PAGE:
Vis-UV spectra have a lower resolution than IR because each electronic level is divided into vibrational levels and these in turn into rotational levels, such that an electronic transition consists of a large set of rotational-vibrational transitions. . IR spectra also have bands of considerable amplitude due to rotational transitions that occur simultaneously with vibrational transitions.

Chromophore groups are the functional groups of the molecule responsible for absorption. Mainly they are: carbon-carbon double and triple bonds, aromatic systems, carbonyl group, imino (C=N), diazo (N=N), nitro and CY bonds (Y is an atom with lone pairs).

Auxochromic groups are substituents on the chromophore and alter $\lambda_{max}$ and/or $\epsilon_{max}$. The methyl, halogen, hydroxy, alkoxy, and amino groups are auxochromes.

  • Alkanes. Its absorption bands are due to $\sigma\rightarrow\sigma^{\ast}$ transitions of CC and CH bonds. These transitions are of high energy and take place at wavelengths below 150 nm, therefore not observable in conventional spectrophotometers. This characteristic allows them to be used as solvents for the sample to be analyzed, since they do not interfere with their signals.
  • Alkenes and alkynes. They show absorption bands due to $\pi\rightarrow\pi^{\ast}$ transitions of the CC triple bond. This transition is of lower energy than in the case of alkanes and appears at longer wavelengths (alkenes: 175 nm; alkynes: 170 nm). The double and triple bond are the chromophore groups of these molecules.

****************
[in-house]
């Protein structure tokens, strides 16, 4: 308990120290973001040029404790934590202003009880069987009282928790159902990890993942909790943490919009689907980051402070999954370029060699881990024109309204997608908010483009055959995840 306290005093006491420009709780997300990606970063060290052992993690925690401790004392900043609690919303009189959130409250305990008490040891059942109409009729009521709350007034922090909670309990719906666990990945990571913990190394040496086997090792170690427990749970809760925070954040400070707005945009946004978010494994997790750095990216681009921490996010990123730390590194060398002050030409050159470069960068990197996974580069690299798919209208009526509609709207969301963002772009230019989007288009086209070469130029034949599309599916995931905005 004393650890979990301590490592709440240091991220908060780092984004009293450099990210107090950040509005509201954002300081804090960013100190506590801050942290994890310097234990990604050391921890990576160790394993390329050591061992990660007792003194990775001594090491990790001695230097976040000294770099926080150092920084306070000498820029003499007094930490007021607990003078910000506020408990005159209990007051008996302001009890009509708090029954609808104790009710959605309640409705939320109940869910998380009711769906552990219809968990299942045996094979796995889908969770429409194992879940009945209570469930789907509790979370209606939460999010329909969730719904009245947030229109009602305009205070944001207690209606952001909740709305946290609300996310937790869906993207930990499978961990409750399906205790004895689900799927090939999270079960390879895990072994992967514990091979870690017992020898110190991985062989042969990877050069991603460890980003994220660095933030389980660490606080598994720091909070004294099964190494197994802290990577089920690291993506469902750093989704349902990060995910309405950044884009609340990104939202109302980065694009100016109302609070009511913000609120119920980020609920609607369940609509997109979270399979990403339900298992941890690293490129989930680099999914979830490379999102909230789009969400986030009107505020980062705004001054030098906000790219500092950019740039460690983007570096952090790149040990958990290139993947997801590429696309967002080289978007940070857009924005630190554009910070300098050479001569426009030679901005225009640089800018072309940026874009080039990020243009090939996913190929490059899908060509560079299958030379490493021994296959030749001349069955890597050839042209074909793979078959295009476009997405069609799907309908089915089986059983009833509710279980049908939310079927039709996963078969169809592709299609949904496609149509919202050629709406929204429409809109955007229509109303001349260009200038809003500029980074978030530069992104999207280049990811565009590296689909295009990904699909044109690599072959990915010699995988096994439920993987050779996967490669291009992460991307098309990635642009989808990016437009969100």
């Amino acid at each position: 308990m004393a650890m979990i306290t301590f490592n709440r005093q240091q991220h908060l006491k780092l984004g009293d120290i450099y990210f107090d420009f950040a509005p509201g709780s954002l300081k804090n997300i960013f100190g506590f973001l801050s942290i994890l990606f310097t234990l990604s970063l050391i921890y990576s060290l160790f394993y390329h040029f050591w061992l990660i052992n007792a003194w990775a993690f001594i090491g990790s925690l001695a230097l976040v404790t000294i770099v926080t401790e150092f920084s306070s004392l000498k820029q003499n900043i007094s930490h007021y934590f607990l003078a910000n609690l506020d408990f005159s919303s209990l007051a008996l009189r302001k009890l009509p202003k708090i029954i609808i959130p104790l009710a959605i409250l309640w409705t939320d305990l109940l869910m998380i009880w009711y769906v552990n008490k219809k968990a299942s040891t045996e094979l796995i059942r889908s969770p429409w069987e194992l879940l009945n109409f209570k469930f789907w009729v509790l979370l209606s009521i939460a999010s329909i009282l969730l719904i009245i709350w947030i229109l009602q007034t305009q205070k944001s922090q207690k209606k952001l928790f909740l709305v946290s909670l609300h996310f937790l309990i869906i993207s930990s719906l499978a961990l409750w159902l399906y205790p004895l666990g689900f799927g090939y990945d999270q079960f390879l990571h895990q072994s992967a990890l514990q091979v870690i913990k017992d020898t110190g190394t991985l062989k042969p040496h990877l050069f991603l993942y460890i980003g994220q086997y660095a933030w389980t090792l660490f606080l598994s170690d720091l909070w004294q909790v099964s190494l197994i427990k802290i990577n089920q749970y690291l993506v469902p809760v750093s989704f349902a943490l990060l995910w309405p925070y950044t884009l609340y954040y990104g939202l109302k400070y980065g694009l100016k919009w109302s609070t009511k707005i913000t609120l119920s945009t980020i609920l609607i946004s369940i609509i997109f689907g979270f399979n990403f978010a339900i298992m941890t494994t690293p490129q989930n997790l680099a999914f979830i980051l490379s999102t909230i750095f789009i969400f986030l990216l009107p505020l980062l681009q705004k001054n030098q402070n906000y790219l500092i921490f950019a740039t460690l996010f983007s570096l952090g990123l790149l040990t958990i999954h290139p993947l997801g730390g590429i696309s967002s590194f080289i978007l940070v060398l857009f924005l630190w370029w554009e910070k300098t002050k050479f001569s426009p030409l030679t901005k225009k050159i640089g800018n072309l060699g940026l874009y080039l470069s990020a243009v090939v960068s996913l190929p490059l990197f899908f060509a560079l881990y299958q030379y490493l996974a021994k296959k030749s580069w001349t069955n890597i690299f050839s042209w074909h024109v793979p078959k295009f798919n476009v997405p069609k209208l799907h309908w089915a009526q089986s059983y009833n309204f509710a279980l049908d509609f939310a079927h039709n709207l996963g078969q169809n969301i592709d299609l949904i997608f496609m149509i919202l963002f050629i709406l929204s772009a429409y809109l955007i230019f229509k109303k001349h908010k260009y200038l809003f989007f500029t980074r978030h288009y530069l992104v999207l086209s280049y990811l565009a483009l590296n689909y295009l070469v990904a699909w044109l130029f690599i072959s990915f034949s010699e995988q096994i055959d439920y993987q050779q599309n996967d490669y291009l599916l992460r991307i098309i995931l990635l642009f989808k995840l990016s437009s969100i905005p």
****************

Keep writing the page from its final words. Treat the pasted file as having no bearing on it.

• Ethers, thiols, sulfides, amines: In this case, the chromophore group is formed by the heteroatom (O,S,N) and the atoms that link it. The heteroatom presents lone pairs and the transition that produces the absorption is $n\rightarrow\sigma^{\ast}$. This absorption band appears around 175-200 nm for alcohols, ethers and amines, moving to 200-220 nm for sulfides.
  • Aldehydes, ketones, acids and derivatives. The chromophore group of these compounds is carbonyl (C=O). Since oxygen has lone pairs, the transition with the lowest energy is $n\rightarrow\pi^{\ast}$, but it is a forbidden transition ($\epsilon_{max}=15$), since there is no overlap between the orbitals involved. The next lowest energy transition is $\pi\rightarrow\pi^{\ast}$, observable at $\lambda_{max}=188\;nm$, with a molar absorptivity of 900.

Conjugated systems absorb at longer wavelengths than unconjugated ones. As the conjugation increases, the energy difference between HOMO and LUMO decreases and the radiation necessary to produce the transition $\pi \rightarrow \pi^{\ast}$ decreases its wavelength.


The \alpha,\beta$-unsaturated molecular orbital diagram is constructed from the ethene and carbonyl molecular orbitals


As can be seen in the diagram, the conjugation with the lone pairs of group X produces an approach between the HOMO and LUMO orbitals, giving rise to a transition of lower energy (longer wavelength) than in ethene.


The absorption spectrum of benzene consists of three bands at 184, 204, and 256 nm, often called $\alpha$, p, and $\beta$. The $\alpha$, p bands are also known as primary and the $\beta$ secondary band. The secondary band is wide due to its vibrational structure.